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Pixel 4 vs. iPhone 11 Pro: a first look at camera photo samples

Some sample images ahead of a full review

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Photo by Tom Warren / The Verge

Google has just unveiled its latest Pixel 4 smartphone, following weeks of leaks. There’s a new face unlock feature, a high refresh rate screen, a faster Google Assistant, and spatial awareness using radar. All of those improvements look great, and you should check out our full hands-on for all of the details. But Pixel is synonymous with photography, so I wanted to see how the Pixel 4 fared against Apple’s iPhone 11 Pro.

Pixel 4 camera specs:

  • Main: 12.2-megapixel, 1.4 μm pixel width, dual pixel phase detection, OIS, ƒ/1.7 aperture, 77-degree field of view
  • Tele: 16-megapixel, 1.0 μm pixel width, phase detection, OIS, ƒ/2.4 aperture, 52-degree field of view

iPhone 11 Pro camera specs:

  • Main: 12-megapixel, dual OIS, six-element lens, ƒ/1.8 aperture
  • Ultra-wide: 12-megapixel, five‑element lens, ƒ/2.4 aperture, 120-degree field of view
  • Tele: 12-megapixel, dual OIS, six-element lens, ƒ/2.0 aperture

Google’s Pixel devices have been the ones to beat in smartphone photography for years, but strong Android competition from Huawei, Samsung, and others has challenged the Pixel’s camera recently. We even called Apple’s latest iPhone 11 Pro camera the best on the market in our review last month, so the Pixel 4 now has some serious competition to beat.

I took to the streets of London earlier today to try out the Pixel 4 and iPhone 11 Pro side by side. I took every photo at the same time, as close together as possible to get an identical image just using the automatic mode on both built-in camera apps. These photos were taken mostly in natural light and on a sunny and overcast day.

We won’t be testing the astrophotography feature in Night Sight or the high-quality zoom included on the Pixel 4 as we’ll have a review with these features soon. We wanted to provide some early side-by-side real-world shots for comparison ahead of that full review to get a better idea of what both cameras can do. Stay tuned for a full in-depth review where we’ll dig a lot deeper.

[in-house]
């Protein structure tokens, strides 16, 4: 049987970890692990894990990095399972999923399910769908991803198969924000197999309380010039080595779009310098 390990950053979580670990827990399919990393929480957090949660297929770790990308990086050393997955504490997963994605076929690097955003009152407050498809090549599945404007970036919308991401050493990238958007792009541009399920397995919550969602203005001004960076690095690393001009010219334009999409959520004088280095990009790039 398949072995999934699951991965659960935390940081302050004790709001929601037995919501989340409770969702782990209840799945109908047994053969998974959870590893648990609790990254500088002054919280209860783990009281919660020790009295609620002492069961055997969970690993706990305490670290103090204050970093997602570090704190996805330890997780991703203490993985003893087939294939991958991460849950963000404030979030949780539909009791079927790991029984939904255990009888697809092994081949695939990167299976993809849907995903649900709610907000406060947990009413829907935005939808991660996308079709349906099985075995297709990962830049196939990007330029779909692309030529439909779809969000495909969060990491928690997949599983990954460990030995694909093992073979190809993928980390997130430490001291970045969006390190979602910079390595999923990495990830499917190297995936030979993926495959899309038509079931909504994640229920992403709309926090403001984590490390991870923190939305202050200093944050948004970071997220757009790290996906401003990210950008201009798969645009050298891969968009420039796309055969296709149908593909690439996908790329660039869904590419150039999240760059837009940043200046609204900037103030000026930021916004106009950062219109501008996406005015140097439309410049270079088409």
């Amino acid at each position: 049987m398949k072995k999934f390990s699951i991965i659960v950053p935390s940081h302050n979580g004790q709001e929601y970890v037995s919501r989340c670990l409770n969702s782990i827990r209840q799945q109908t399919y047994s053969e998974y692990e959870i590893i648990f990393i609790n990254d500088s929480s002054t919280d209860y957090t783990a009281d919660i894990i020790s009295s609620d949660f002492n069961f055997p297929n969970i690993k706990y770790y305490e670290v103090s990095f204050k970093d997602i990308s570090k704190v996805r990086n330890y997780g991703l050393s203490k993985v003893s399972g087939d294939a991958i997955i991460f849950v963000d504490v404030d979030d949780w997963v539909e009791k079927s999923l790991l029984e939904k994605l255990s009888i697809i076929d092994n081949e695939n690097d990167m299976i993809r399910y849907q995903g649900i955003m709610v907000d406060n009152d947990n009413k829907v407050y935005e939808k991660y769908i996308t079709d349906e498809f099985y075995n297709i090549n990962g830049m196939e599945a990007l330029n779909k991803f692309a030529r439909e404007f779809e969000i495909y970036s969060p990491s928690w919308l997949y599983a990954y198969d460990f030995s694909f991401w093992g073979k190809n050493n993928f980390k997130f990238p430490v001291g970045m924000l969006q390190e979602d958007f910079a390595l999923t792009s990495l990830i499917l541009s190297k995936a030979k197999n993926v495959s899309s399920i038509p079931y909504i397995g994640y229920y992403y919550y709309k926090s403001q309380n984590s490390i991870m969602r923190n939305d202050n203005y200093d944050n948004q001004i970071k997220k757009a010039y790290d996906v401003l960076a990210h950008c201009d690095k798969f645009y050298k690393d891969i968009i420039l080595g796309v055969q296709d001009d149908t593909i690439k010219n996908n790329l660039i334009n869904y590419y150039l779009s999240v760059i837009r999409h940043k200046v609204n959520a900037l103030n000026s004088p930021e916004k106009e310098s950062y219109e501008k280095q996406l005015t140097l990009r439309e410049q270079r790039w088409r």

Hard to pick between the Pixel 4 (left) and iPhone 11 Pro (right), so just admire London’s beauty

I started off in a typical London park, picking the light between the trees and capturing a stealthy cyclist who just managed to avoid the lens on the iPhone 11 Pro. Both handsets do a great job of capturing the natural light through the trees, the shadows, and a tiny bit of lens flare.

Pixel 4 (left) and iPhone 11 Pro (right)

Next up, I wanted to try something with some color mixed with a lot of natural light that floods into Greenwich Market during the daytime. You’ll notice that the Pixel 4 does a much better job of balancing the light from the ceiling here, with far less saturation than the iPhone.

The iPhone 11 Pro (right) does a better job of handling the detail on this fluffy cushion

One of the more telling and interesting shots that I’ve taken today is of a simple fluffy yellow cushion. You’ll notice that the yellow fuzz looks a lot crisper on the iPhone 11 Pro (on the right) when you zoom in. On a phone screen, it’s difficult to see the differences until you zoom in.

Next up, it’s time for some human shots of hair and faces. The Pixel 4 does a far better job of capturing my face, beard, and skin detail. The colors are a little cold and dark, but the iPhone’s are far too warm. I prefer the detail and color in the Pixel 4 overall.

The Pixel 4 (left) produces a better photo here

When it comes to human hair, we’ll need to do plenty of testing in a variety of lighting conditions, but the Pixel 4 does a better job of getting the correct color in our sample shots. The detail is very similar once you zoom in on both photos, though.

The Pixel 4 (left) does a better job at colors here, while the iPhone 11 Pro (right) still has good levels of detail

I’ll leave you with a few more images that you’ll really need to zoom in on in order to see the differences. Performance between the two during the day is pretty similar at first glance. Overall, you’ll notice that it’s difficult to pick between the two unless you zoom in for detail. Apple’s iPhone 11 Pro consistently looks more saturated with cooler tones, while the Pixel 4 opts for contrast in most shots and often looks warmer as a result.

We’ll be testing the Pixel 4 fully in the coming days, so stay tuned for a full review and plenty more sample photos.

The iPhone 11 Pro (right) goes with greener grass and a little more detail when you zoom in over the Pixel 4 (left)
Pixel 4 (left) vs. iPhone 11 Pro (right)
Pixel 4 (left) vs. iPhone 11 Pro (right)

Photography by Tom Warren / The Verge

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